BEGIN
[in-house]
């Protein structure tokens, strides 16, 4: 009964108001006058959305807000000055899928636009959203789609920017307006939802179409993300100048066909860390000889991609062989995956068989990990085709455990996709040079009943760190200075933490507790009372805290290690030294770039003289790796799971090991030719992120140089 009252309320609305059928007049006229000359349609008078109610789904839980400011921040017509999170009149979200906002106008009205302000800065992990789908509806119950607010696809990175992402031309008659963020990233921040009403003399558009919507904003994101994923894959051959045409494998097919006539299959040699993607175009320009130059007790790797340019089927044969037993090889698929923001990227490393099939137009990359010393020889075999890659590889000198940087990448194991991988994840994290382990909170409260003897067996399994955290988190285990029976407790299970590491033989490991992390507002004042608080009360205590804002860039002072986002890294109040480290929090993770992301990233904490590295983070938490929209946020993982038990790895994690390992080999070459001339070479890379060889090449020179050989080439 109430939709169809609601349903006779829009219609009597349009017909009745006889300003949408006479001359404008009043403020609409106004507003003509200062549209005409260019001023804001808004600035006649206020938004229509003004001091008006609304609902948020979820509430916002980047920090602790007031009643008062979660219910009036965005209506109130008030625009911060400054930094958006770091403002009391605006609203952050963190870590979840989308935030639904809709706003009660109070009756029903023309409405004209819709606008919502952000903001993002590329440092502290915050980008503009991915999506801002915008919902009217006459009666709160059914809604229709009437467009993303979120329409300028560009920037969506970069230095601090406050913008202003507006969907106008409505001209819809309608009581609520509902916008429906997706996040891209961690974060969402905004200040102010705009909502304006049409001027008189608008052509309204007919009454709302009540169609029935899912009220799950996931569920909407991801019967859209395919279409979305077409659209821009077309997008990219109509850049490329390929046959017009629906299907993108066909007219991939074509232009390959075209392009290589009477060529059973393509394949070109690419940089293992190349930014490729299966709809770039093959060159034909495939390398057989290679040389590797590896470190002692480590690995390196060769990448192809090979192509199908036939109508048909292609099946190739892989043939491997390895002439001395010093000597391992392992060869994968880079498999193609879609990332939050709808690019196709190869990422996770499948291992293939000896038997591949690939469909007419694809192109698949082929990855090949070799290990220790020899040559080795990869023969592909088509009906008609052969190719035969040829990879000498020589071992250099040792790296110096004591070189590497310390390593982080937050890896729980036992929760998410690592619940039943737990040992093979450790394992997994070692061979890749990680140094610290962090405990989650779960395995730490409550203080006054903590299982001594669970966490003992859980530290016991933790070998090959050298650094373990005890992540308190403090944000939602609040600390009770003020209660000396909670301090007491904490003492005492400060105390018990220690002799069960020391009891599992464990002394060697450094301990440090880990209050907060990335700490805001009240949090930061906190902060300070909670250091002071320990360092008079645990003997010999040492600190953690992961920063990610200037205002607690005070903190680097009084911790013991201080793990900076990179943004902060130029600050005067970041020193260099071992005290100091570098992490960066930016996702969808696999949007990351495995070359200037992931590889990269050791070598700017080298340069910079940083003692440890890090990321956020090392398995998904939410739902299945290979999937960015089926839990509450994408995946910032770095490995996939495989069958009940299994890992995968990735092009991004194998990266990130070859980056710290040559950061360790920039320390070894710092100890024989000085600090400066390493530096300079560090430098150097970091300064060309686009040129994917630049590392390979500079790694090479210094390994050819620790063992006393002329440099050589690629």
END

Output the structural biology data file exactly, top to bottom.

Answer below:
[in-house]
């Protein structure tokens, strides 16, 4: 009964108001006058959305807000000055899928636009959203789609920017307006939802179409993300100048066909860390000889991609062989995956068989990990085709455990996709040079009943760190200075933490507790009372805290290690030294770039003289790796799971090991030719992120140089 009252309320609305059928007049006229000359349609008078109610789904839980400011921040017509999170009149979200906002106008009205302000800065992990789908509806119950607010696809990175992402031309008659963020990233921040009403003399558009919507904003994101994923894959051959045409494998097919006539299959040699993607175009320009130059007790790797340019089927044969037993090889698929923001990227490393099939137009990359010393020889075999890659590889000198940087990448194991991988994840994290382990909170409260003897067996399994955290988190285990029976407790299970590491033989490991992390507002004042608080009360205590804002860039002072986002890294109040480290929090993770992301990233904490590295983070938490929209946020993982038990790895994690390992080999070459001339070479890379060889090449020179050989080439 109430939709169809609601349903006779829009219609009597349009017909009745006889300003949408006479001359404008009043403020609409106004507003003509200062549209005409260019001023804001808004600035006649206020938004229509003004001091008006609304609902948020979820509430916002980047920090602790007031009643008062979660219910009036965005209506109130008030625009911060400054930094958006770091403002009391605006609203952050963190870590979840989308935030639904809709706003009660109070009756029903023309409405004209819709606008919502952000903001993002590329440092502290915050980008503009991915999506801002915008919902009217006459009666709160059914809604229709009437467009993303979120329409300028560009920037969506970069230095601090406050913008202003507006969907106008409505001209819809309608009581609520509902916008429906997706996040891209961690974060969402905004200040102010705009909502304006049409001027008189608008052509309204007919009454709302009540169609029935899912009220799950996931569920909407991801019967859209395919279409979305077409659209821009077309997008990219109509850049490329390929046959017009629906299907993108066909007219991939074509232009390959075209392009290589009477060529059973393509394949070109690419940089293992190349930014490729299966709809770039093959060159034909495939390398057989290679040389590797590896470190002692480590690995390196060769990448192809090979192509199908036939109508048909292609099946190739892989043939491997390895002439001395010093000597391992392992060869994968880079498999193609879609990332939050709808690019196709190869990422996770499948291992293939000896038997591949690939469909007419694809192109698949082929990855090949070799290990220790020899040559080795990869023969592909088509009906008609052969190719035969040829990879000498020589071992250099040792790296110096004591070189590497310390390593982080937050890896729980036992929760998410690592619940039943737990040992093979450790394992997994070692061979890749990680140094610290962090405990989650779960395995730490409550203080006054903590299982001594669970966490003992859980530290016991933790070998090959050298650094373990005890992540308190403090944000939602609040600390009770003020209660000396909670301090007491904490003492005492400060105390018990220690002799069960020391009891599992464990002394060697450094301990440090880990209050907060990335700490805001009240949090930061906190902060300070909670250091002071320990360092008079645990003997010999040492600190953690992961920063990610200037205002607690005070903190680097009084911790013991201080793990900076990179943004902060130029600050005067970041020193260099071992005290100091570098992490960066930016996702969808696999949007990351495995070359200037992931590889990269050791070598700017080298340069910079940083003692440890890090990321956020090392398995998904939410739902299945290979999937960015089926839990509450994408995946910032770095490995996939495989069958009940299994890992995968990735092009991004194998990266990130070859980056710290040559950061360790920039320390070894710092100890024989000085600090400066390493530096300079560090430098150097970091300064060309686009040129994917630049590392390979500079790694090479210094390994050819620790063992006393002329440099050589690629």